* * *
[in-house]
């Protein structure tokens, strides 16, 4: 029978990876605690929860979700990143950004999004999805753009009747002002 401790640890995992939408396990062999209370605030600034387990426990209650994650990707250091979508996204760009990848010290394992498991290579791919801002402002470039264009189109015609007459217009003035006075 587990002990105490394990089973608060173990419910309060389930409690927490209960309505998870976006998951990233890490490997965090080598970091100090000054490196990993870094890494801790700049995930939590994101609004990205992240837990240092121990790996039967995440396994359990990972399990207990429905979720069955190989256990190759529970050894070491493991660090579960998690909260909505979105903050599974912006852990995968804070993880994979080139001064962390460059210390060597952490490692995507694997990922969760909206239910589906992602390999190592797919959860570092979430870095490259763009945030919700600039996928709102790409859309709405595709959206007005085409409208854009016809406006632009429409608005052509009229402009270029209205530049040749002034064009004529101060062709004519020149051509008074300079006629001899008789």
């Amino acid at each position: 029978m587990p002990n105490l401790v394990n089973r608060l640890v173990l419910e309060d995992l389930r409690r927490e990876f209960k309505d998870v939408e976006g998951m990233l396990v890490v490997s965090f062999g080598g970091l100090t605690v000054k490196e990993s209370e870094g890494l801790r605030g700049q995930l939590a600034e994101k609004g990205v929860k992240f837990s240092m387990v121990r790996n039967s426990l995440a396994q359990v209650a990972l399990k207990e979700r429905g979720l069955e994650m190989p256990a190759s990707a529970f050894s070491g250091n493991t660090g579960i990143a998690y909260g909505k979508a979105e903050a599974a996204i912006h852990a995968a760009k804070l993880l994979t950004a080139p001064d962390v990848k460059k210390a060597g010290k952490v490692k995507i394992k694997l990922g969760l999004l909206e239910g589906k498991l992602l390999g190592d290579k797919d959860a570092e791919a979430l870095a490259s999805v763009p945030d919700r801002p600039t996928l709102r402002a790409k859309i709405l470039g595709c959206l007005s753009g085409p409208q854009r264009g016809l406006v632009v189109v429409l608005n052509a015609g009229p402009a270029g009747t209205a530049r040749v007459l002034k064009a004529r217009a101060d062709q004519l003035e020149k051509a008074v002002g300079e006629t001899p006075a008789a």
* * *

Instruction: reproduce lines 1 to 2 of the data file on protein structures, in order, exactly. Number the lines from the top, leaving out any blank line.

[in-house]
């Protein structure tokens, strides 16, 4: 029978990876605690929860979700990143950004999004999805753009009747002002 401790640890995992939408396990062999209370605030600034387990426990209650994650990707250091979508996204760009990848010290394992498991290579791919801002402002470039264009189109015609007459217009003035006075 587990002990105490394990089973608060173990419910309060389930409690927490209960309505998870976006998951990233890490490997965090080598970091100090000054490196990993870094890494801790700049995930939590994101609004990205992240837990240092121990790996039967995440396994359990990972399990207990429905979720069955190989256990190759529970050894070491493991660090579960998690909260909505979105903050599974912006852990995968804070993880994979080139001064962390460059210390060597952490490692995507694997990922969760909206239910589906992602390999190592797919959860570092979430870095490259763009945030919700600039996928709102790409859309709405595709959206007005085409409208854009016809406006632009429409608005052509009229402009270029209205530049040749002034064009004529101060062709004519020149051509008074300079006629001899008789």